Survey for chronic laryngitis

Participants who were ≥ 19 years of age were examined. A laryngeal examination was performed using a 4 mm 70° angled rigid endoscope with a CCD camera. The Epidemiologic Survey Committee of the Korean Otolaryngologic Society prepared a CL decision protocol. Laryngoscopic findings of laryngitis and/or inflammation, including Reinke’s edema, pseudosulcus, erythema, edema, or thick endolaryngeal mucus were diagnosed as CL. The Epidemiologic Survey Committee of the Korean Otolaryngologic Society verified the quality control of the survey, which was conducted by periodically visiting the mobile examination units, periodic education of the participating residents, obtaining the laryngeal examination data, and data proofing using video documentation of the larynx throughout the study. Then, the two otolaryngologic surgeons from the Korean Otolaryngologic Society verified the video documentation and assessed the disease decision protocol. Documentation of the video was obtained as 640 × 480-sized Audio Video Interleave files, which were compressed by DivX 4.12 codec using a compression rate of 6 Mb/sec.

Air pollutants

The air pollutants considered in this study included SO2, PM10, O3, nitrogen dioxide (NO2), and CO. Data were available from 283 monitoring stations in South Korea from January 2008 to December 2012. The average daily and annual concentrations from these stations were obtained from the Ministry of Environment. South Korea is divided into 16 administrative divisions including nine provinces (Gyeonggi, Gangwon, Chungbuk, Chungnam, Jeonbuk, Jeonnam, Gyeongbuk, Gyeongnam, and Jeju), six metropolitan cities (Busan, Daegu, Incheon, Gwangju, Daejeon, and Ulsan), and one capital metropolitan city (Seoul). Using average concentrations of air pollutants across 283 sites, we calculated average annual concentrations for the 16 administrative divisions of South Korea. The methods of measurement used for each air pollutant were the beta-ray absorption method (PM10), the pulse ultraviolet fluorescence method (SO2), the chemiluminescent method (NO2), the ultraviolet photometric method (O3), and the non-dispersive infrared method (CO).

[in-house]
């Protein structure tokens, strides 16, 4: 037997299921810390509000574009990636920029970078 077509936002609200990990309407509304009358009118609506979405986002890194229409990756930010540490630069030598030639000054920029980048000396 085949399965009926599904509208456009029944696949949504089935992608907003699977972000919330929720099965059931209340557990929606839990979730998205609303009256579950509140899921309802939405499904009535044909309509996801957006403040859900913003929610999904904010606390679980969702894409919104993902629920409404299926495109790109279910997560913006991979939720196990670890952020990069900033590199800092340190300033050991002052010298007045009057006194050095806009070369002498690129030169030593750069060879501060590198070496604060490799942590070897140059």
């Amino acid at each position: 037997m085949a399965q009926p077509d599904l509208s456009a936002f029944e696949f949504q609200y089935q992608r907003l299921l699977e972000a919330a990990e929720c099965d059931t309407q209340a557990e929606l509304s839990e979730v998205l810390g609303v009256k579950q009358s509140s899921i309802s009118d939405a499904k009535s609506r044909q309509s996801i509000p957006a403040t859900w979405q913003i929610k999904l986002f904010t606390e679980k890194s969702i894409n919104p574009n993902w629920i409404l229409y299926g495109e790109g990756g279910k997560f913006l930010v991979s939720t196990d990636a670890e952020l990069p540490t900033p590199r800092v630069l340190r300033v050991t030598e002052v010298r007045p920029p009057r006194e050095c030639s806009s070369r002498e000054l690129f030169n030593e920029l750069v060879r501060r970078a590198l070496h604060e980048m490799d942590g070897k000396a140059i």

Statistical analysis

Statistical analyses were performed using the SAS survey procedure (ver. 9.3; SAS Institute, Cary, NC, USA) to reflect the complex sampling design and sampling weights of KNHANES and to provide nationally representative prevalence estimates. The procedures included unequal probabilities of selection, oversampling, and nonresponse so that inferences could be made about the Korean adolescent participants.

The prevalence and 95% confidence intervals (CIs) for CL were calculated. In the univariate analysis, the Rao-Scott chi-square test (using PROC SURVEYFREQ in SAS) was used to test the association between CL and risk factors in a complex sampling design. Participants’ characteristics were described using means and standard errors for continuous variables and numbers and percentages for categorical variables. Multiple logistic regression analyses were used to examine the association between CL and PM10. First, we adjusted for age and gender (Model 1). Then, we adjusted for age, gender, and other confounders that showed borderline significant differences f (P < 0.150) (Model 2). P-values were two-tailed and a P < 0.05 was considered significant.


Prevalence of chronic laryngitis